Directed by Alejandro G. Inarritu | Written by Inarritu and Mark L. Smith, from a book by Michael Punke | 156 min. | ▲▲▲△△
The camera movement inspires wonder—how does he do what he does? I suspect a judicious use of CGI, which is terrific with only a couple of exceptions—a scene where a herd of bisons is set upon by pack of wolves look a little dicey. A horse and rider going over a cliff, the camera following, is spectacularly done. An immersive attack scene at the film’s beginning, and the much-discussed tussle with a bear, are jaw-dropping highlights. We’re so close to it all exhalation fogs and blood splatters the camera lens.
But there’s more to talk about than just visual magic and spectacle. Inarritu, whose last film was the overrated Birdman, is reaching for the kind of operatic drama of men, brotherhood, and betrayal we’ve seen reached in work by Michaels Cimino and Mann. To his credit he gets close in scale, if not in emotion.
He tells a tale based in fact: Hugh Glass (a shaggy Leonardo DiCaprio) was an early 19th Century scout on the western frontier, where the Americans and French traded and/or fought with the First Nations people, living their manifest destiny. We meet Glass as part of an expedition to collect pelts, led by Captain Andrew Henry (the increasingly ubiquitous Domhnall Gleeson). Also in the party is Fitzgerald (Tom Hardy), an embittered and frustrated trapper missing his scalp, increasingly at odds with everyone around him, including Glass. Glass is betrayed and left for dead, but despite being grievously injured finds a way to cross miles of frozen waste in an effort to enact his vengeance. All this while a party of Native Americans searches for a woman who was taken from them. These parallel quests will intersect.
The actual above-title-star here is Alberta: The wintry mountainous landscape totally beguiles, these scruffy characters rendered inconsequential by its awesome beauty.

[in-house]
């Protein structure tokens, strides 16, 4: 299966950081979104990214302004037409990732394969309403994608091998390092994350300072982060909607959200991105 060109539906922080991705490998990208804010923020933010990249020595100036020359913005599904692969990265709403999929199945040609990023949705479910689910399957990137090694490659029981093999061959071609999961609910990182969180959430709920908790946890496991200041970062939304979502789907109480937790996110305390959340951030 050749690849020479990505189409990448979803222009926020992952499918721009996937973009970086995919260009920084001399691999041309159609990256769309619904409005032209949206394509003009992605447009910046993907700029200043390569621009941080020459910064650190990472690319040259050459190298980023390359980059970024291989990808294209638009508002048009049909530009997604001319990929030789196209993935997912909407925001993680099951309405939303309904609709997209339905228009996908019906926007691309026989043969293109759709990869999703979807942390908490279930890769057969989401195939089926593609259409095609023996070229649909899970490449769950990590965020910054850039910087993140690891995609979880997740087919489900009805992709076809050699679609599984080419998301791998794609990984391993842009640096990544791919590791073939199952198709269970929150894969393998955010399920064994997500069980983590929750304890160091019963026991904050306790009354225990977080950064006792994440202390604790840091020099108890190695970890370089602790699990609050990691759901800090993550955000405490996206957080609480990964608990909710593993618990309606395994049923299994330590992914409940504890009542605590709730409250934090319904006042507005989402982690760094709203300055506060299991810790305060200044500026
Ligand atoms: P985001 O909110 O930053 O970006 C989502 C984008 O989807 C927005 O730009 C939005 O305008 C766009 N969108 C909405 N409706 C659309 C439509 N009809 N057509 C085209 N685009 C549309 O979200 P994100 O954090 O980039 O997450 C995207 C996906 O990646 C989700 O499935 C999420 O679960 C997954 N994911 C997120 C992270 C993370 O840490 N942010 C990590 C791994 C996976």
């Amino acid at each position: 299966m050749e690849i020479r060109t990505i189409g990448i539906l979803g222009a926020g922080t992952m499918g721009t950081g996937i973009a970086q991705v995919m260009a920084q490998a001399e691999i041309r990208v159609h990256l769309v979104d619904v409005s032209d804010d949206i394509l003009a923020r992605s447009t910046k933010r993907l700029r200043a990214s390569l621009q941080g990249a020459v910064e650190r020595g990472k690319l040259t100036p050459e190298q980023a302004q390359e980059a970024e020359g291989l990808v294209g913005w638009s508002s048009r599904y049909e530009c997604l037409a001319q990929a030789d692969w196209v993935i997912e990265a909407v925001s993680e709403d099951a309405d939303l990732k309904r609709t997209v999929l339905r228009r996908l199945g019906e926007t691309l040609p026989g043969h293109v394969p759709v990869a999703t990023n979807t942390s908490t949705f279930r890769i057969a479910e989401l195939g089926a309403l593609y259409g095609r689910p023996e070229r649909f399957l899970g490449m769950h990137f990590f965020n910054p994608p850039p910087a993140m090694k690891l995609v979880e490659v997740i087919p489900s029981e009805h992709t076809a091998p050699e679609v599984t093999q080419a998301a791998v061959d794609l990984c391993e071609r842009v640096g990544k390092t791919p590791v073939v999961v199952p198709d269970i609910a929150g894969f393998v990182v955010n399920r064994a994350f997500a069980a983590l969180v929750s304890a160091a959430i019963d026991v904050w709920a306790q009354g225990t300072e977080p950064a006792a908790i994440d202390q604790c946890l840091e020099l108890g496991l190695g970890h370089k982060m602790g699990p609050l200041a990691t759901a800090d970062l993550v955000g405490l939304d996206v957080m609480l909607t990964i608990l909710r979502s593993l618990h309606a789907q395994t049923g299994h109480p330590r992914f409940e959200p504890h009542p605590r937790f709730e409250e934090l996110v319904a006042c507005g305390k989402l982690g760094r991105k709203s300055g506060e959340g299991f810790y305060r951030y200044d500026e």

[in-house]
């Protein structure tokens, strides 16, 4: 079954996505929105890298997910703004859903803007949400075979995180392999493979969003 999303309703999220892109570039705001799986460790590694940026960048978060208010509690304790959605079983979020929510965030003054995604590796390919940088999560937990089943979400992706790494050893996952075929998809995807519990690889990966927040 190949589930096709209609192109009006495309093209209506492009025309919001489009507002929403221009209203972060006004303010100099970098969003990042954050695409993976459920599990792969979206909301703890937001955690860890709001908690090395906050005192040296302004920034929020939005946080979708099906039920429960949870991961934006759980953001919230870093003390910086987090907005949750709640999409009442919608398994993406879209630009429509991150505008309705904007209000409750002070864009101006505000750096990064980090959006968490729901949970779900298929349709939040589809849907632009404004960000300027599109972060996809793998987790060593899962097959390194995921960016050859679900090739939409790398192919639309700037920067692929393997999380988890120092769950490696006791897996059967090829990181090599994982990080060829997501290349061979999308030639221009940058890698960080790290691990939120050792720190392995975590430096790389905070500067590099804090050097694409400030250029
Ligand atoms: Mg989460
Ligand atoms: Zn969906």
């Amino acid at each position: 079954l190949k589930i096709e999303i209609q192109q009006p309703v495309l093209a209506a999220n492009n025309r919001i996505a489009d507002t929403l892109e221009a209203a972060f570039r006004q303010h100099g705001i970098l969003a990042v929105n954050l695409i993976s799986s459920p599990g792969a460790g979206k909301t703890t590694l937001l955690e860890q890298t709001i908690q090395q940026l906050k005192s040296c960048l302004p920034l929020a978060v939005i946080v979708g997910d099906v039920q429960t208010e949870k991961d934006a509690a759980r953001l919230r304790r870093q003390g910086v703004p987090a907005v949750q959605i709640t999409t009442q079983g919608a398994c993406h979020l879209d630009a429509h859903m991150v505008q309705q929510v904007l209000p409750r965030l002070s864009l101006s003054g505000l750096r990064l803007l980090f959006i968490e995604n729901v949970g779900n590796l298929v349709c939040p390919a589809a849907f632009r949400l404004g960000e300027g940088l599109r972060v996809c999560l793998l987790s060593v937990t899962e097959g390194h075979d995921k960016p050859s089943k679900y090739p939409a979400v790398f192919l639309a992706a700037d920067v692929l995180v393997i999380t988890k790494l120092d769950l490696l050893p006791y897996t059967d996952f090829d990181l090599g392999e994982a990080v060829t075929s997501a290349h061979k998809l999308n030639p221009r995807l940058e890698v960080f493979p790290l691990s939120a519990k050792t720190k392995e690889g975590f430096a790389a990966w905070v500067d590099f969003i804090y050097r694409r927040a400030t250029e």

Beyond that, apparently, it’s DiCaprio.
This is where Inarritu and his 18 credited producers have made a critical error. Sure, DiCaprio’s physical commitment to the character is impressive, mirroring the icy hell the crew went through—the production was notorious for shedding people unwilling to put up with Inarritu’s increasingly outrageous demands. But DiCaprio persevered, and he certainly looks uncomfortably cold and pained for the bulk of the overly extended running time, swimming in icy rivers and crawling through the mud with ice on his beard.
But his character is startlingly one-note. There’s little feeling of real emotional vulnerability. He rages, he suffers, but he neglects to actually earn our sympathy, and the script somehow fails to make us feel the injustice of his situation. He’s as icy as the landscape around him.
Meanwhile, the most magnetic, dangerous actor working in Hollywood today, twitchy Tom Hardy, blows DiCaprio off the screen in every scene they share. His Fitzgerald is a wildly complex dude, a desperate, god-fearing sociopath, savvy to the challenges of nature and creatively managing his own ethically questionable decisions. The story of his father’s religious conversion with a squirrel (I shit you not) is the best bit of dialogue in the picture, powerfully absurd, yet delivered with total conviction by Hardy.
Meanwhile, DiCaprio looks wild-eyed and groans a lot.
By the time this epic journey wraps up, a good 45 minutes later than it should have, the already anticlimactic conclusion is soured by the fact we’re cheering for the sneaky, snaky Fitzgerald to somehow get the upper hand.
This is a problem.